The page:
- a usually lightweight, loose-fitting garment for women and children, covering the body from the neck or shoulders more or less to the waistline, with or without a collar and sleeves, worn inside or outside a skirt, slacks, etc.
- a single-breasted, semifitted military jacket.
- a loose outer garment, reaching to the hip or thigh, or below the knee, and sometimes belted.Compare smock frock.
verb (used without object), bloused, blous·ing.
- to puff out in a drooping fullness, as a blouse above a fitted waistband.
verb (used with object), bloused, blous·ing.
- to dispose the material of a garment in loose folds, as trouser legs over the tops of boots.
- a woman’s shirtlike garment made of cotton, nylon, etc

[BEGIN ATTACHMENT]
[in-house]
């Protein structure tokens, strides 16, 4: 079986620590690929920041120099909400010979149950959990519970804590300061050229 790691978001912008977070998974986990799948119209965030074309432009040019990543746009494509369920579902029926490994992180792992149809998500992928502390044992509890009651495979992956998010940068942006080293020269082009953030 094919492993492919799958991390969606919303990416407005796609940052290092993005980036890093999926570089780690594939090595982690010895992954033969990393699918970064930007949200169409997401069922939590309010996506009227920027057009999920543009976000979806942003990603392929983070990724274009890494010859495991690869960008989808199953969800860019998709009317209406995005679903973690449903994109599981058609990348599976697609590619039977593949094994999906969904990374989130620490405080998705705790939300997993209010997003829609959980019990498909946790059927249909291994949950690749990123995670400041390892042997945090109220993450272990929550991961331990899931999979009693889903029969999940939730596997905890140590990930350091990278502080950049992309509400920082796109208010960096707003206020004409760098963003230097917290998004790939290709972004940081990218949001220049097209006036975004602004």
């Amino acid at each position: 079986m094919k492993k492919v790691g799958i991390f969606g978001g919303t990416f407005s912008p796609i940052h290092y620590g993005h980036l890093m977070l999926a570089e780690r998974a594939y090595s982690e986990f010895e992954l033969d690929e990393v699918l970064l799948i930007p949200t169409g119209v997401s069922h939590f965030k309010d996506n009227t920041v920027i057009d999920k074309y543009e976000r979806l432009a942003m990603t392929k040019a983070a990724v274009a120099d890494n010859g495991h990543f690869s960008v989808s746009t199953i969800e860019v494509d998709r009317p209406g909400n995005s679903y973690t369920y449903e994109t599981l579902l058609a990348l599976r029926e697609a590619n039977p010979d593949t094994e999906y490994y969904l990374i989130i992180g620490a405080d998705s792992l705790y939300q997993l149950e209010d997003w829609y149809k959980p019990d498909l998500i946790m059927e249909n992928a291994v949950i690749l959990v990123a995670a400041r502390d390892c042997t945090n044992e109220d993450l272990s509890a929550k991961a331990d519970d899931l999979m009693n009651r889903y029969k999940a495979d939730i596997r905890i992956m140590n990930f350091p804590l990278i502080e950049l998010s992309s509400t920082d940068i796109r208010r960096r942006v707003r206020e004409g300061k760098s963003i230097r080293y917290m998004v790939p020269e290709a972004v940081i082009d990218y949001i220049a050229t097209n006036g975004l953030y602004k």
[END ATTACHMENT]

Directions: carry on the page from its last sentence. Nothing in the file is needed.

- a loose-fitting smocklike garment, often knee length and belted, worn esp by E European peasants
- a loose-fitting waist-length belted jacket worn by soldiers
- to hang or make so as to hang in full loose folds
1828 (from 1822 as a French word in English), from French blouse, “workman’s or peasant’s smock” (1788), origin unknown. Perhaps akin to Provençal (lano) blouso “short (wool)” [Gamillscheg]. Another suggestion [Klein] is that it is from Medieval Latin pelusia, from Pelusium, a city in Upper Egypt, supposedly a clothing manufacturing center in the Middle Ages.
In Paris, a very slovenly, loose, drawn frock, with most capacious sleeves, had been introduced called a blouse. Some of our priestesses of the toilet seemed emulous of copying this deshabille, with some slight alterations, but we never wish to see it on the symmetrical form of a British lady. [“Summary of Fashion for 1822,” in “Museum of Foreign Literature and Science,” Jan.-June 1823]